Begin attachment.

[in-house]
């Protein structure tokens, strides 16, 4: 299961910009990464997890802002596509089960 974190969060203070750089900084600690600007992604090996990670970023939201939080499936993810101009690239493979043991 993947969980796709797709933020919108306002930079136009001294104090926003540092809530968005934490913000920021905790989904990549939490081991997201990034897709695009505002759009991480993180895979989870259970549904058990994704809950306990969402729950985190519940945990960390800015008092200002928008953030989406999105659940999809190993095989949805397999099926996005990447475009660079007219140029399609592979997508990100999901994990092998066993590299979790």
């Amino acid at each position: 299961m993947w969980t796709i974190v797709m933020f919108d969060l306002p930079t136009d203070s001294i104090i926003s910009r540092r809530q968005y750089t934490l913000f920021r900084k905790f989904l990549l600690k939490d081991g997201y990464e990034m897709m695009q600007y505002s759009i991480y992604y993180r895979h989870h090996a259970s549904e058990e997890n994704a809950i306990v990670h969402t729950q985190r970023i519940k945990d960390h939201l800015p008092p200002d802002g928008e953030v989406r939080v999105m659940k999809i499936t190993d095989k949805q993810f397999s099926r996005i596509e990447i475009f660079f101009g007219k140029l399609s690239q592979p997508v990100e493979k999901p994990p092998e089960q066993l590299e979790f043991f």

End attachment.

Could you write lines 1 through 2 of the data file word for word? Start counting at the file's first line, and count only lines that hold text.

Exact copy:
[in-house]
């Protein structure tokens, strides 16, 4: 299961910009990464997890802002596509089960 974190969060203070750089900084600690600007992604090996990670970023939201939080499936993810101009690239493979043991 993947969980796709797709933020919108306002930079136009001294104090926003540092809530968005934490913000920021905790989904990549939490081991997201990034897709695009505002759009991480993180895979989870259970549904058990994704809950306990969402729950985190519940945990960390800015008092200002928008953030989406999105659940999809190993095989949805397999099926996005990447475009660079007219140029399609592979997508990100999901994990092998066993590299979790």